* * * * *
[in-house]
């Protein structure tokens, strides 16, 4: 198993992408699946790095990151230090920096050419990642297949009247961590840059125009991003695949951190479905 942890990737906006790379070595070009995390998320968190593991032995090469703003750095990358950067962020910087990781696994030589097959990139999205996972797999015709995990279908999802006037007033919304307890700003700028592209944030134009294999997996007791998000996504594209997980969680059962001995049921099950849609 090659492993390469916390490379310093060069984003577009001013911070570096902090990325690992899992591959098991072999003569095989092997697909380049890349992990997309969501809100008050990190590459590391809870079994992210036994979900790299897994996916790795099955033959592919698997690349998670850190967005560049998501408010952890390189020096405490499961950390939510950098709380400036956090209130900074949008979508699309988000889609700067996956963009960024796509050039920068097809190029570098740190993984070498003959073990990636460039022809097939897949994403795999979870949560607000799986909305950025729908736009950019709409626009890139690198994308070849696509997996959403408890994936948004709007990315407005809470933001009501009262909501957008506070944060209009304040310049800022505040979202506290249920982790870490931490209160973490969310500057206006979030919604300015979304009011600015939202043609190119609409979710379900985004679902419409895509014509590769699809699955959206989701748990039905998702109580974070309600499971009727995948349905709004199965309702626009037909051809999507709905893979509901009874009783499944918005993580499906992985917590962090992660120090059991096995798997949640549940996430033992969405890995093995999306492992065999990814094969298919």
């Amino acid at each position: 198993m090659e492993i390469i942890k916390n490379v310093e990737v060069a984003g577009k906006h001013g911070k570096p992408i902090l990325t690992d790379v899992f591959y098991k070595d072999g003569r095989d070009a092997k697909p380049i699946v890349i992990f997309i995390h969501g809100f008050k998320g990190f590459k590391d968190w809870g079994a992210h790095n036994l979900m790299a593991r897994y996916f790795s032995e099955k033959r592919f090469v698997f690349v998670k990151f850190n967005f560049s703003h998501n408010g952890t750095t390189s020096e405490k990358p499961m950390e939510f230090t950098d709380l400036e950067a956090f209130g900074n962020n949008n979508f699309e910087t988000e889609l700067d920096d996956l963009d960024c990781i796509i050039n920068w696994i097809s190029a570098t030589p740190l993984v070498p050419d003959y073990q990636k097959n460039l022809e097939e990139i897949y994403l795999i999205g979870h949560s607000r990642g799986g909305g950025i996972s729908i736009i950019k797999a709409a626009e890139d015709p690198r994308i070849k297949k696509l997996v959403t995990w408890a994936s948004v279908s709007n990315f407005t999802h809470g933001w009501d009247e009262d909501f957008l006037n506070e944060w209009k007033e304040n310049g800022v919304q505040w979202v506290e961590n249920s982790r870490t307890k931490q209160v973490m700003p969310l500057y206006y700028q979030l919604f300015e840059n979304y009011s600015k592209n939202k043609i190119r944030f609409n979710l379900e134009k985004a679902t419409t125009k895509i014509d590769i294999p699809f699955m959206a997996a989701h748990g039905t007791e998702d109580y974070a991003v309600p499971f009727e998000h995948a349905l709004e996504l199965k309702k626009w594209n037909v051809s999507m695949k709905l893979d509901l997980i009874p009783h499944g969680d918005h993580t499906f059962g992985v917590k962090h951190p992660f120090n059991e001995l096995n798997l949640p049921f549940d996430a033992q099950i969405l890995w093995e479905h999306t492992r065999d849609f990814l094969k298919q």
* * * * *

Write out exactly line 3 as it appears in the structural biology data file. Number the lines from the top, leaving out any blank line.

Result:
């Amino acid at each position: 198993m090659e492993i390469i942890k916390n490379v310093e990737v060069a984003g577009k906006h001013g911070k570096p992408i902090l990325t690992d790379v899992f591959y098991k070595d072999g003569r095989d070009a092997k697909p380049i699946v890349i992990f997309i995390h969501g809100f008050k998320g990190f590459k590391d968190w809870g079994a992210h790095n036994l979900m790299a593991r897994y996916f790795s032995e099955k033959r592919f090469v698997f690349v998670k990151f850190n967005f560049s703003h998501n408010g952890t750095t390189s020096e405490k990358p499961m950390e939510f230090t950098d709380l400036e950067a956090f209130g900074n962020n949008n979508f699309e910087t988000e889609l700067d920096d996956l963009d960024c990781i796509i050039n920068w696994i097809s190029a570098t030589p740190l993984v070498p050419d003959y073990q990636k097959n460039l022809e097939e990139i897949y994403l795999i999205g979870h949560s607000r990642g799986g909305g950025i996972s729908i736009i950019k797999a709409a626009e890139d015709p690198r994308i070849k297949k696509l997996v959403t995990w408890a994936s948004v279908s709007n990315f407005t999802h809470g933001w009501d009247e009262d909501f957008l006037n506070e944060w209009k007033e304040n310049g800022v919304q505040w979202v506290e961590n249920s982790r870490t307890k931490q209160v973490m700003p969310l500057y206006y700028q979030l919604f300015e840059n979304y009011s600015k592209n939202k043609i190119r944030f609409n979710l379900e134009k985004a679902t419409t125009k895509i014509d590769i294999p699809f699955m959206a997996a989701h748990g039905t007791e998702d109580y974070a991003v309600p499971f009727e998000h995948a349905l709004e996504l199965k309702k626009w594209n037909v051809s999507m695949k709905l893979d509901l997980i009874p009783h499944g969680d918005h993580t499906f059962g992985v917590k962090h951190p992660f120090n059991e001995l096995n798997l949640p049921f549940d996430a033992q099950i969405l890995w093995e479905h999306t492992r065999d849609f990814l094969k298919q």